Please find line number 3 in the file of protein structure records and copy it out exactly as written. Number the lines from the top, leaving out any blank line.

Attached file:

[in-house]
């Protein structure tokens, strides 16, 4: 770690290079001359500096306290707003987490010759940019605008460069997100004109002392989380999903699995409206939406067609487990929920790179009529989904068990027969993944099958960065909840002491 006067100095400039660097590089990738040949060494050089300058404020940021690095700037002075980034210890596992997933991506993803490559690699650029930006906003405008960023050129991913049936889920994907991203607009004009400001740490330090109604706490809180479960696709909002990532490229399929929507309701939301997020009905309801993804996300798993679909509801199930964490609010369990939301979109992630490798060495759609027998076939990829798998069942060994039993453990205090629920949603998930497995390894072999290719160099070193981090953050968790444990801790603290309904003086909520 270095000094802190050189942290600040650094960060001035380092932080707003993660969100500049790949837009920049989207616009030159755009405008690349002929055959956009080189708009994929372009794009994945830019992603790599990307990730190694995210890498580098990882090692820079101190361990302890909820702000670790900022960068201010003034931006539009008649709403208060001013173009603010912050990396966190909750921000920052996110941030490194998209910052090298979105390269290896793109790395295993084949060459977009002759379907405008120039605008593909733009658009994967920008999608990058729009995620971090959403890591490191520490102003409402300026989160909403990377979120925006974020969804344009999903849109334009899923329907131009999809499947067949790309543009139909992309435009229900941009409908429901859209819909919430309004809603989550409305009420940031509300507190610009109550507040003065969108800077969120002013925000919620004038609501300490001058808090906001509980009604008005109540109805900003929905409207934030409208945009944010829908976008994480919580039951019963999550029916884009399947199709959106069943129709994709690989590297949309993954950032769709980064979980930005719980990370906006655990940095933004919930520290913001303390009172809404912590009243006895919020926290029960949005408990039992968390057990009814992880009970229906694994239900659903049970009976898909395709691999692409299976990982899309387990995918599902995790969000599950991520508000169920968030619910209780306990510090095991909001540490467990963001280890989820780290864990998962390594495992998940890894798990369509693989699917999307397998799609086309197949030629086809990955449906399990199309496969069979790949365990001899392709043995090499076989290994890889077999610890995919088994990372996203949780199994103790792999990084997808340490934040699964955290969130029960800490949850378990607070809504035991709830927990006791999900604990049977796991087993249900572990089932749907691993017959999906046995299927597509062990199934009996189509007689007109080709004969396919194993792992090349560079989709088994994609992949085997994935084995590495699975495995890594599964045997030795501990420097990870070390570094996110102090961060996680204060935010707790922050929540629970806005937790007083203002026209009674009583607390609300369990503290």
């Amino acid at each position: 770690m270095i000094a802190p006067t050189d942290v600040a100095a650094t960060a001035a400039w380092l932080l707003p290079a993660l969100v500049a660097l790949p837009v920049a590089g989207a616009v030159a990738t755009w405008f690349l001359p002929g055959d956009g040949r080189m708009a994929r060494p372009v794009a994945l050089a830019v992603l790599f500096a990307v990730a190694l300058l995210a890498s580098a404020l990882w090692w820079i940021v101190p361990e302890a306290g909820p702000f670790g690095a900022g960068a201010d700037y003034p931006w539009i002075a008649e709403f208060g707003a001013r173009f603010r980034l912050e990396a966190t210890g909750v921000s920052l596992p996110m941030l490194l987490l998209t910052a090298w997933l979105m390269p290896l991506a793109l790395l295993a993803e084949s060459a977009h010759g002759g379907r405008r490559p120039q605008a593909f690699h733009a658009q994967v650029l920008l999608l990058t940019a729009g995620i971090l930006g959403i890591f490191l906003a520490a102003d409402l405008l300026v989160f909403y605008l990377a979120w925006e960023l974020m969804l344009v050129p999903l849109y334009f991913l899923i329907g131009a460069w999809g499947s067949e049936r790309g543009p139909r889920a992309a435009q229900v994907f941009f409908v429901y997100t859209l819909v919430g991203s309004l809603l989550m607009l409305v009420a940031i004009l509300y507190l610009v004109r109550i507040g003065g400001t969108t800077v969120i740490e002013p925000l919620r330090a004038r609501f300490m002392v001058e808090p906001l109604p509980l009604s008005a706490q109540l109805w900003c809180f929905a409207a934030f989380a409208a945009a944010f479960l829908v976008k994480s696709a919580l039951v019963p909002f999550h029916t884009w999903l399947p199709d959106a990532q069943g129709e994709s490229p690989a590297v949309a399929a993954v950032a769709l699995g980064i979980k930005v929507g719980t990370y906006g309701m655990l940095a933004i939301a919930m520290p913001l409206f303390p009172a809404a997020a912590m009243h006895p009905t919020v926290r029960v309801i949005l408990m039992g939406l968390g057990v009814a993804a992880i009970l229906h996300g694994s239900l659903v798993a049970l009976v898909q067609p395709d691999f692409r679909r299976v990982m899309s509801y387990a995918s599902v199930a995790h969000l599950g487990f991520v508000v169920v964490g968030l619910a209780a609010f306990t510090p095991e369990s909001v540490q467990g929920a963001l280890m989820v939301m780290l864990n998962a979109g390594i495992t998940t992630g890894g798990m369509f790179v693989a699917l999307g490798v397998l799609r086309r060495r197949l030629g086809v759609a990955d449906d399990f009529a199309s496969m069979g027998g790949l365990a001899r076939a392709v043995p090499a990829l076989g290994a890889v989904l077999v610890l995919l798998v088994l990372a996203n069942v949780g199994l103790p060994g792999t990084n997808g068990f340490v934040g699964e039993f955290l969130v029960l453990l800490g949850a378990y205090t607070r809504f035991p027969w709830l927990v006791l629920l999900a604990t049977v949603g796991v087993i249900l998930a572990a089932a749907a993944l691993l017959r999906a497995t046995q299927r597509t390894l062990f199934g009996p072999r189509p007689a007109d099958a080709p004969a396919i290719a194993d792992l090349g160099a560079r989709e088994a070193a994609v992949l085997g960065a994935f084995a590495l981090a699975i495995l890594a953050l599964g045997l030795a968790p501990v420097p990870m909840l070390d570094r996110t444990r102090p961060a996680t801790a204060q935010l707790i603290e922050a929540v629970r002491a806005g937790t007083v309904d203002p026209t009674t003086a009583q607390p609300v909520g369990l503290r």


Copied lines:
């Amino acid at each position: 770690m270095i000094a802190p006067t050189d942290v600040a100095a650094t960060a001035a400039w380092l932080l707003p290079a993660l969100v500049a660097l790949p837009v920049a590089g989207a616009v030159a990738t755009w405008f690349l001359p002929g055959d956009g040949r080189m708009a994929r060494p372009v794009a994945l050089a830019v992603l790599f500096a990307v990730a190694l300058l995210a890498s580098a404020l990882w090692w820079i940021v101190p361990e302890a306290g909820p702000f670790g690095a900022g960068a201010d700037y003034p931006w539009i002075a008649e709403f208060g707003a001013r173009f603010r980034l912050e990396a966190t210890g909750v921000s920052l596992p996110m941030l490194l987490l998209t910052a090298w997933l979105m390269p290896l991506a793109l790395l295993a993803e084949s060459a977009h010759g002759g379907r405008r490559p120039q605008a593909f690699h733009a658009q994967v650029l920008l999608l990058t940019a729009g995620i971090l930006g959403i890591f490191l906003a520490a102003d409402l405008l300026v989160f909403y605008l990377a979120w925006e960023l974020m969804l344009v050129p999903l849109y334009f991913l899923i329907g131009a460069w999809g499947s067949e049936r790309g543009p139909r889920a992309a435009q229900v994907f941009f409908v429901y997100t859209l819909v919430g991203s309004l809603l989550m607009l409305v009420a940031i004009l509300y507190l610009v004109r109550i507040g003065g400001t969108t800077v969120i740490e002013p925000l919620r330090a004038r609501f300490m002392v001058e808090p906001l109604p509980l009604s008005a706490q109540l109805w900003c809180f929905a409207a934030f989380a409208a945009a944010f479960l829908v976008k994480s696709a919580l039951v019963p909002f999550h029916t884009w999903l399947p199709d959106a990532q069943g129709e994709s490229p690989a590297v949309a399929a993954v950032a769709l699995g980064i979980k930005v929507g719980t990370y906006g309701m655990l940095a933004i939301a919930m520290p913001l409206f303390p009172a809404a997020a912590m009243h006895p009905t919020v926290r029960v309801i949005l408990m039992g939406l968390g057990v009814a993804a992880i009970l229906h996300g694994s239900l659903v798993a049970l009976v898909q067609p395709d691999f692409r679909r299976v990982m899309s509801y387990a995918s599902v199930a995790h969000l599950g487990f991520v508000v169920v964490g968030l619910a209780a609010f306990t510090p095991e369990s909001v540490q467990g929920a963001l280890m989820v939301m780290l864990n998962a979109g390594i495992t998940t992630g890894g798990m369509f790179v693989a699917l999307g490798v397998l799609r086309r060495r197949l030629g086809v759609a990955d449906d399990f009529a199309s496969m069979g027998g790949l365990a001899r076939a392709v043995p090499a990829l076989g290994a890889v989904l077999v610890l995919l798998v088994l990372a996203n069942v949780g199994l103790p060994g792999t990084n997808g068990f340490v934040g699964e039993f955290l969130v029960l453990l800490g949850a378990y205090t607070r809504f035991p027969w709830l927990v006791l629920l999900a604990t049977v949603g796991v087993i249900l998930a572990a089932a749907a993944l691993l017959r999906a497995t046995q299927r597509t390894l062990f199934g009996p072999r189509p007689a007109d099958a080709p004969a396919i290719a194993d792992l090349g160099a560079r989709e088994a070193a994609v992949l085997g960065a994935f084995a590495l981090a699975i495995l890594a953050l599964g045997l030795a968790p501990v420097p990870m909840l070390d570094r996110t444990r102090p961060a996680t801790a204060q935010l707790i603290e922050a929540v629970r002491a806005g937790t007083v309904d203002p026209t009674t003086a009583q607390p609300v909520g369990l503290r």